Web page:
Dealing the U.S. government yet another sharp rebuke, a federal judge in San Francisco has ruled that recently revised regulations limiting the exporting of encryption are unconstitutional.
U.S. District Court Judge Marilyn Hall Patel's ruling means that plaintiff Daniel Bernstein, a mathematics professor at the University of Illinois, is free to post his encryption software on the Internet and to write and lecture about the code. It also permits students and other academics to publicly exchange ideas about the program, which Bernstein calls "Snuffle," without fear of running afoul of the law.
"By the very terms of the encryption regulations, the most common expressive activities of scholars--teaching a class, publishing their ideas, speaking at conferences, or writing to colleagues over the Internet--are subject to a prior restraint by the export controls," Patel wrote in her ruling, issued late yesterday. "Defendants are enjoined from enforcing the regulations against plaintiff or against anyone who seeks to use, discuss, or publish plaintiff's encryption program."
For years, the government's tight controls on the export of encryption have been the source of major controversy. Law enforcement and national security agencies say the restrictions are necessary to help them in their efforts to catch criminals, rogue nations, and terrorists.
Free speech advocates, on the other hand, have argued that the laws are unconstitutional, and U.S. software and hardware companies say the restrictions prevent them from competing with their foreign competition, which is untouched by U.S. law.
Bernstein brought his suit against the government two years ago, arguing that the controls on encryption--which scramble email messages, computer files, and phone conversations so they are unintelligible to eavesdroppers--violate his First Amendment rights to free speech. In June, both sides argued their case before Patel, who already had proven sympathetic to Bernstein's case. (See related story)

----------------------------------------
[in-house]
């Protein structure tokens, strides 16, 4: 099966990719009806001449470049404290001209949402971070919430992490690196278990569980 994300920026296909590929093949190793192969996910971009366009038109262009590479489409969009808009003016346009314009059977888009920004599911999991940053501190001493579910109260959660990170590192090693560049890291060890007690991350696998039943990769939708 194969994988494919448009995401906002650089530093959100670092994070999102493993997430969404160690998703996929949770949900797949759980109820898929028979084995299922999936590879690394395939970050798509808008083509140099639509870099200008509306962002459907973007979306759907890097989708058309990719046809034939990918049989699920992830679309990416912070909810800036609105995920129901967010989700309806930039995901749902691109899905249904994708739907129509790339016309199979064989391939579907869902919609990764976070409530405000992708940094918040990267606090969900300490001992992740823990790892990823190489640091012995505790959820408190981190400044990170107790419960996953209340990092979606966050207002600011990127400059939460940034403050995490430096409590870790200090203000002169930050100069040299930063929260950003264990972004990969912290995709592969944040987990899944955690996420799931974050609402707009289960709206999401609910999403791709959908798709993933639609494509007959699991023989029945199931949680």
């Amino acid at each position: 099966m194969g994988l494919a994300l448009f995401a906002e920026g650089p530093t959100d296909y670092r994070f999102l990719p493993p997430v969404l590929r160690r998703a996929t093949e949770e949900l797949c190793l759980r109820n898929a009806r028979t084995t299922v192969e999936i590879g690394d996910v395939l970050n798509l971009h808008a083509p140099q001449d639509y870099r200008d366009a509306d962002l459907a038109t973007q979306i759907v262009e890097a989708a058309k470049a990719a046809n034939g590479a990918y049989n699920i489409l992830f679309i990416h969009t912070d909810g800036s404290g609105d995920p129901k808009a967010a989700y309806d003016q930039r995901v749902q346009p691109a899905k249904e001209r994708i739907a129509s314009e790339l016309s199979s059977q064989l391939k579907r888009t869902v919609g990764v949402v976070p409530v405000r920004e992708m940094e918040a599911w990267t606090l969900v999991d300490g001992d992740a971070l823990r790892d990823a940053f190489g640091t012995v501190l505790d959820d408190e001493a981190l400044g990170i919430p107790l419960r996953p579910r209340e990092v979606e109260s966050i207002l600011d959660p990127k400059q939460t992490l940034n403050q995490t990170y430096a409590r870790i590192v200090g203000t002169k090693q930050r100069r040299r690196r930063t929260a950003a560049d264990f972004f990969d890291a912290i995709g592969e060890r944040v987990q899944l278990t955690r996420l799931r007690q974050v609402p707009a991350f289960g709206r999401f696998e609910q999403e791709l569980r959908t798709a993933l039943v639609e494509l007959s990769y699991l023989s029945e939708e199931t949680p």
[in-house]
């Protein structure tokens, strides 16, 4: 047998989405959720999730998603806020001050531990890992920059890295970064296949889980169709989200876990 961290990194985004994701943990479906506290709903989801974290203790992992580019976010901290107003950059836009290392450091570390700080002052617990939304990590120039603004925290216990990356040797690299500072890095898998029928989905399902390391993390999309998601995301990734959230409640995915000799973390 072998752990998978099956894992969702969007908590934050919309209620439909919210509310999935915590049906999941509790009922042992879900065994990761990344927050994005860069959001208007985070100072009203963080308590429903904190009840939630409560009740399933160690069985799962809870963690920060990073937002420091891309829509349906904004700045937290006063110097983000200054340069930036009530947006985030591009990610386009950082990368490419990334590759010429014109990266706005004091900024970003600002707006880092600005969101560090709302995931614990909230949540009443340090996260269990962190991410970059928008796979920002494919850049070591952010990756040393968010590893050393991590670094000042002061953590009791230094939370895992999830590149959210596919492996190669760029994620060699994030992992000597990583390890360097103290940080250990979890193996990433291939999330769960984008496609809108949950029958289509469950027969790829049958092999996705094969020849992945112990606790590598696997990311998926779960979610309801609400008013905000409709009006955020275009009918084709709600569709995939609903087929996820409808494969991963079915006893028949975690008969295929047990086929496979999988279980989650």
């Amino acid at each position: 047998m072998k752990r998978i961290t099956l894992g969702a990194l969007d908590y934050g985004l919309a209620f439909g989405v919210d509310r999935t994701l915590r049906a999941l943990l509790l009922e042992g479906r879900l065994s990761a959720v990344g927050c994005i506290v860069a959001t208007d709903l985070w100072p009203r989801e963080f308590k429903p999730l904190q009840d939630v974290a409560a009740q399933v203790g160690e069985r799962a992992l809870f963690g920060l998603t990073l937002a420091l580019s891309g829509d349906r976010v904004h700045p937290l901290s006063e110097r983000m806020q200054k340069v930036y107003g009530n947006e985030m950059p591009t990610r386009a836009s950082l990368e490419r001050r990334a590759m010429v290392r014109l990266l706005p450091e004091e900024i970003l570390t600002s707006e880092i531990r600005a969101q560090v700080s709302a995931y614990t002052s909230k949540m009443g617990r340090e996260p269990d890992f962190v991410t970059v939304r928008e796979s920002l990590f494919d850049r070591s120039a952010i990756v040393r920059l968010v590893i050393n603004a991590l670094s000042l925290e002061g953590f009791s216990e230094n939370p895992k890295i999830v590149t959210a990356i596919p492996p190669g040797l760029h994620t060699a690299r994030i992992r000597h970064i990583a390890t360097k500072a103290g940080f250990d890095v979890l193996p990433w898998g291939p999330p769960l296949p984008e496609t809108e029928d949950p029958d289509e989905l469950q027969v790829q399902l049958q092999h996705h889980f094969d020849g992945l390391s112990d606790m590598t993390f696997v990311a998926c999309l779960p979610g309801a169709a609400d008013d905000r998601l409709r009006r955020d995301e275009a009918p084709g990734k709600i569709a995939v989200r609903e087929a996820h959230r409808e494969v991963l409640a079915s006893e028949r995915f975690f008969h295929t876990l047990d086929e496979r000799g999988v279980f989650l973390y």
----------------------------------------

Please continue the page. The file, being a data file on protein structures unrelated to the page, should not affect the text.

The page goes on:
Stanton McCandlish, a spokesman at the Electronic Frontier Foundation in San Francisco, said attorneys there were still analyzing the ruling, but that on first reading it appeared to be victory for those fighting export restrictions.
"It's going to have a significant reach [because of] its general finding that export restrictions are unconstitutional," he told CNET's NEWS.COM.
U.S. attorneys involved in the case were unavailable for comment.
The decision is the third time Patel has come out against governmental controls on encryption. In April 1996, Patel ruled that software was speech for purposes of the First Amendment, the first ruling of its kind. The decision set the stage for another decision last December in which Patel ruled that the government's export scheme--dubbed the International Traffic in Arms Regulations-- were an unconstitutional prior restraint on Bernstein's right to free speech.
Within weeks, the government overhauled its laws concerning encryption. The new scheme, called the Export Administration Regulations, loosened export controls in some respects. Among other things, the new laws transferred oversight of the restrictions from the State Department to the Commerce Department.
Patel's most recent ruling essentially extends her December ruling to cover the new laws. It also suggests that the new laws may in fact be more vulnerable to constitutional attack than older ones because they single out encryption software of other types of computer programs.
"I'm very pleased," said Cindy Cohn, the lead attorney representing Bernstein. "[Patel] gave us 99.99 percent of what we asked for."
While Patel's ruling is a victory for opponents of the restrictions, it leaves plenty of room for the government to regulate encryption, provided it follows certain guidelines.
"This court's rather narrow determination that source code is speech protected by the First Amendment does not serve to remove encryption technology from all government regulation," Patel wrote.
She went on to chide both sides for exaggerating their positions. "Plaintiff does so by aggrandizing the First Amendment, by assuming that once one is dealing with speech that it is immaterial what the consequences of that speech may be. Defendants do so by minimizing speech, by constantly referring to 'mere speech' or 'mere ideas' in their briefs and assuming that the functionality of speech can somehow be divorced from the speech itself."